(A) THE TRIAL COURT ABUSED ITS DISCRETION IN SENTENCING THE DEFENDANT TO AN EXTENDED TERM AS A PERSISTENT OFFENDER ON THE DEFENDANT'S CONVICTION FOR FIRST DEGREE DEATH BY AUTO (VEHICULAR HOMICIDE) ON COUNT ONE.

(B) IMPOSITION OF THE DISCRETIONARY EXTENDED TERM VIOLATED THE DEFENDANT'S CONSTITUTIONAL RIGHTS UNDER BLAKELY V. WASHINGTON AND STATE V. NATALE.

(C) IMPOSITION OF BASE SENTENCES THAT EXCEEDED WHAT HAD BEEN THE PRESUMPTIVE TERMS FOR CRIMES OF THE THIRD DEGREE ON COUNTS TWO, THREE, AND SIX, VIOLATED THE DEFENDANT'S RIGHTS UNDER STATE V. NATALE.

(D) THE TRIAL COURT ABUSED ITS DISCRETION BY NOT RUNNING ALL SENTENCES IMPOSED CONCURRENT WITH EACH OTHER.

(E) THE TRIAL COURT FAILED TO ADEQUATELY ARTICULATE ITS REASONS FOR IMPOSING THE MAXIMUM EXTENDED TERM SENTENCE ON THE DEFENDANT'S CONVICTION FOR VEHICULAR HOMICIDE ON COUNT ONE.

After carefully considering defendant's arguments, in light of the facts and the applicable law, we affirm, except that we remand for re-sentencing in compliance with State v. Natale, 184 N.J. 458 (2005).

Defendant contends that the trial court abused its discretion in denying his motion for a judgment of acquittal on the count charging vehicular homicide at the end of the State's case. He argues that the State failed to show: (1) that defendant was under the influence of a narcotic, hallucinogenic, or habit producing drug, contrary to N.J.S.A. 39:4-50; and (2) that defendant was operating an automobile within 1000 feet of a school. The vehicular homicide statute, N.J.S.A. 2C:11-5, provides, in pertinent part:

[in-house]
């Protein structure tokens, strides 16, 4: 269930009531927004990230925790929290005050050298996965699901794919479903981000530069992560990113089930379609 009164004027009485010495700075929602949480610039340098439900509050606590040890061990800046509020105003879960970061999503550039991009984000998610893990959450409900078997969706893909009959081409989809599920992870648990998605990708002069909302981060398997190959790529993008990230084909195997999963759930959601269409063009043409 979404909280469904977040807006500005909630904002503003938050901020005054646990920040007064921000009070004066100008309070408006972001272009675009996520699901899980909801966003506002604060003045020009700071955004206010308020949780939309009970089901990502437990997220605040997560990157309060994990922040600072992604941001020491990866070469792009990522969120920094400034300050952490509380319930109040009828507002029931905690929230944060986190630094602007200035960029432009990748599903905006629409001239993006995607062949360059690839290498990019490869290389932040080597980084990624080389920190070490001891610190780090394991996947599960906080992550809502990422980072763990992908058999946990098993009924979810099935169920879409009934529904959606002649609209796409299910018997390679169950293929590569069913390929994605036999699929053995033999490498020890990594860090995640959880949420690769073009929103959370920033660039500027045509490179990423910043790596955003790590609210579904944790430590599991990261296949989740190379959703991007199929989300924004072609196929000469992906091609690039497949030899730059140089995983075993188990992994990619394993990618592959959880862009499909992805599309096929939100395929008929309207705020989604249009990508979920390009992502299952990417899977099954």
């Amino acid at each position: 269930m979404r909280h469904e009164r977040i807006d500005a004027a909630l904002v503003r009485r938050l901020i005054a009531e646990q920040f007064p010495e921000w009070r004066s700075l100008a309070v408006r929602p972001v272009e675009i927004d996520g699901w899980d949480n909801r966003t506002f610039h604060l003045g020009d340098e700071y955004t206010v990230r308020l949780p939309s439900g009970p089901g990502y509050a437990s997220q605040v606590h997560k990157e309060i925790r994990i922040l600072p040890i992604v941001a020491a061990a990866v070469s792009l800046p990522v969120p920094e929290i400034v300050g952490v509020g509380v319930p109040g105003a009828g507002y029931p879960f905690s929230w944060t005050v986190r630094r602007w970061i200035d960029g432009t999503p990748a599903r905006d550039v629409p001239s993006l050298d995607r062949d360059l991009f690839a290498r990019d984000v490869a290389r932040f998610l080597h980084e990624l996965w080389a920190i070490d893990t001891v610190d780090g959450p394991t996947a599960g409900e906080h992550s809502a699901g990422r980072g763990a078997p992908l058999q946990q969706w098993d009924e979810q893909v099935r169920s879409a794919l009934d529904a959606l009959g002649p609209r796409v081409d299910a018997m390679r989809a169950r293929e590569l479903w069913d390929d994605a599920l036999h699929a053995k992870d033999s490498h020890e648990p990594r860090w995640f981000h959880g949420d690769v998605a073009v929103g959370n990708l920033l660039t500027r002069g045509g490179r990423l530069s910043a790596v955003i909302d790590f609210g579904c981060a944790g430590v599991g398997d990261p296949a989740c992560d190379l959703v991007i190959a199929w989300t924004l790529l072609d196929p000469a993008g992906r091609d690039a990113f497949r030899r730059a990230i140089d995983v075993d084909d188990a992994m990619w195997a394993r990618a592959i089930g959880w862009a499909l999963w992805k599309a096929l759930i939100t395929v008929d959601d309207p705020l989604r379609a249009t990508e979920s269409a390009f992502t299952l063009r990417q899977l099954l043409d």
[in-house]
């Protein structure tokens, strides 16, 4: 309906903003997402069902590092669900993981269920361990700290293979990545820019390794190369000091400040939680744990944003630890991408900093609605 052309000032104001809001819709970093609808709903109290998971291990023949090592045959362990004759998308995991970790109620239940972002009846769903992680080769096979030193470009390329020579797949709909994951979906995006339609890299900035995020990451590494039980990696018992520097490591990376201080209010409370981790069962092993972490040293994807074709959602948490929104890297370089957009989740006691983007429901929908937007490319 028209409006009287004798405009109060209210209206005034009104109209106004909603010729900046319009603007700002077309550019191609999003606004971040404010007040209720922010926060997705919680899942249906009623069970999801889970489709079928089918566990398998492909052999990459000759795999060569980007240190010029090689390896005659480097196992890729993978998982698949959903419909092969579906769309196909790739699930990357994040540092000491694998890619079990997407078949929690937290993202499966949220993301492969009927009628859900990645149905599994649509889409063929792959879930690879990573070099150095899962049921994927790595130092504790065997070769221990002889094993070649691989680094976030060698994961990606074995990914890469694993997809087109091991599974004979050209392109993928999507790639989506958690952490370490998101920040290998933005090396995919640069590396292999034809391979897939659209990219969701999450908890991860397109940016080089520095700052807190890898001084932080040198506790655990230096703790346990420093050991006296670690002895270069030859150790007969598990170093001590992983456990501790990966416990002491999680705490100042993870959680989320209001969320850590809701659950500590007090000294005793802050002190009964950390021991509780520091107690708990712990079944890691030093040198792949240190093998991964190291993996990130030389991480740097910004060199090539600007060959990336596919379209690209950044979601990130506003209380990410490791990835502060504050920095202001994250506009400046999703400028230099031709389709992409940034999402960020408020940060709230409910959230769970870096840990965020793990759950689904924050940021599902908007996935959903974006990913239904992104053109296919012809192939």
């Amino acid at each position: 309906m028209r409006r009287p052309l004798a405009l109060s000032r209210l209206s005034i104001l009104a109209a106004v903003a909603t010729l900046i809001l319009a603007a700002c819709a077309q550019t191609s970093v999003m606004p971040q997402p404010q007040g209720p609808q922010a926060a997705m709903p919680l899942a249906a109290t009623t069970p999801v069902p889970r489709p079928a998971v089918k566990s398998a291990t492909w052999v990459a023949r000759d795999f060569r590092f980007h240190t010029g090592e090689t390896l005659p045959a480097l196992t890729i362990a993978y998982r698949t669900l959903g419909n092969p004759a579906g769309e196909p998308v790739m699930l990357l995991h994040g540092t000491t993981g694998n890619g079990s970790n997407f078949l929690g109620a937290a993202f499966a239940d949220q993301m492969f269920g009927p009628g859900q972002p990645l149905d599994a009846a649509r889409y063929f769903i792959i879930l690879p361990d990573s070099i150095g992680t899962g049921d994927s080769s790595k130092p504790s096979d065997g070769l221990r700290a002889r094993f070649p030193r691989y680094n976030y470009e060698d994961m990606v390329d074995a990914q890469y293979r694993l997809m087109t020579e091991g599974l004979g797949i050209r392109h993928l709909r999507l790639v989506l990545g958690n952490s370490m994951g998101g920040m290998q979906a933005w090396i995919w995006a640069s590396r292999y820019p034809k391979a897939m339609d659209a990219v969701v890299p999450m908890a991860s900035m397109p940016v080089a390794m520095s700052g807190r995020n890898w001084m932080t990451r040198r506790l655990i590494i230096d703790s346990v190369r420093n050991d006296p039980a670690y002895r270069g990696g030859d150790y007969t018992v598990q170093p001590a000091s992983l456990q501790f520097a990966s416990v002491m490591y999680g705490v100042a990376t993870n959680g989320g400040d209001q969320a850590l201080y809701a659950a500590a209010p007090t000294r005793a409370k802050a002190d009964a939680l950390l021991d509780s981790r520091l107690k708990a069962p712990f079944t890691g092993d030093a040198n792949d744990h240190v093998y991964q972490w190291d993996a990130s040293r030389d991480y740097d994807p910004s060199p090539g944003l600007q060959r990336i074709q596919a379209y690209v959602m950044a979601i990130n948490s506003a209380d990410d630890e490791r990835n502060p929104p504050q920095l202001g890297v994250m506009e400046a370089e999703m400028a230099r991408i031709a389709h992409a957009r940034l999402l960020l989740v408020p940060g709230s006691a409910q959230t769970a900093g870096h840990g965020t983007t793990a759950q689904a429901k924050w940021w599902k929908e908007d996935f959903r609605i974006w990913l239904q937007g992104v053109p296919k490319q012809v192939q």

a. Criminal homicide constitutes vehicular homicide when it is caused by driving a vehicle or vessel recklessly.

Proof that the defendant was driving while intoxicated in violation of [N.J.S.A.] 39:4-50 . . . shall give rise to an inference that the defendant was driving recklessly. . . .

b. . . . vehicular homicide is a crime of the second degree.

(1) If the defendant was operating the auto or vessel while under the influence of any intoxicating liquor, narcotic, hallucinogenic or habit-producing drug[.]

(3) Vehicular homicide is a crime of the first degree if the defendant was operating the auto or vessel . . . while in violation of [N.J.S.A.] 39:4-50 . . . while:

(a) on any school property used for school purposes . . . within 1,000 feet of such school property[.]

The court must grant a motion to acquit if "the evidence is insufficient to warrant a conviction." R. 3:18-1. Thus, the trial judge must deny the motion to acquit if "viewing the State's evidence in its entirety" and giving the State the benefit of all reasonable inferences, "a reasonable jury could have found guilt beyond a reasonable doubt." State v. Reyes, 50 N.J. 454, 458-59 (1967). Appellate courts apply the same standard as the trial court to decide if the trial judge should have acquitted defendant. State v. Moffa, 42 N.J. 258, 263 (1964).

In this matter, there was sufficient evidence produced during the State's case upon which the jury could have based a finding of driving under the influence. Cocaine or heroin or their metabolites, benzoylecgonine and morphine, may be considered narcotics, hallucinogenics, or habit producing drugs. In State v. Di Carlo, 67 N.J. 321, 327 (1975), the Court defined "narcotic" as:

1: a drug . . . that in moderate doses allays sensibility, relieves pain and produces profound sleep but that in poisonous doses produces stupor, coma or convulsions. 2: something that soothes, relieves or lulls. [Webster's Third International Dictionary (Unabridged) 1503 (1971).]

An agent that produces insensibility or stupor. [Dorland's Medical Dictionary 982 (1965).]

A medical substance or drug which when taken in sufficiently large doses, produces profound stupor or complete insensibility. In smaller doses, it relieves pain without causing stupor. It also induces sleep. [2 Schmidt's Attorney's Dictionary of Medicine N-2 (1974).]

Here, the testimony presented at trial sufficiently established beyond a reasonable doubt that cocaine or heroin or their metabolites, benzoylecgonine and morphine, are "narcotic" drugs.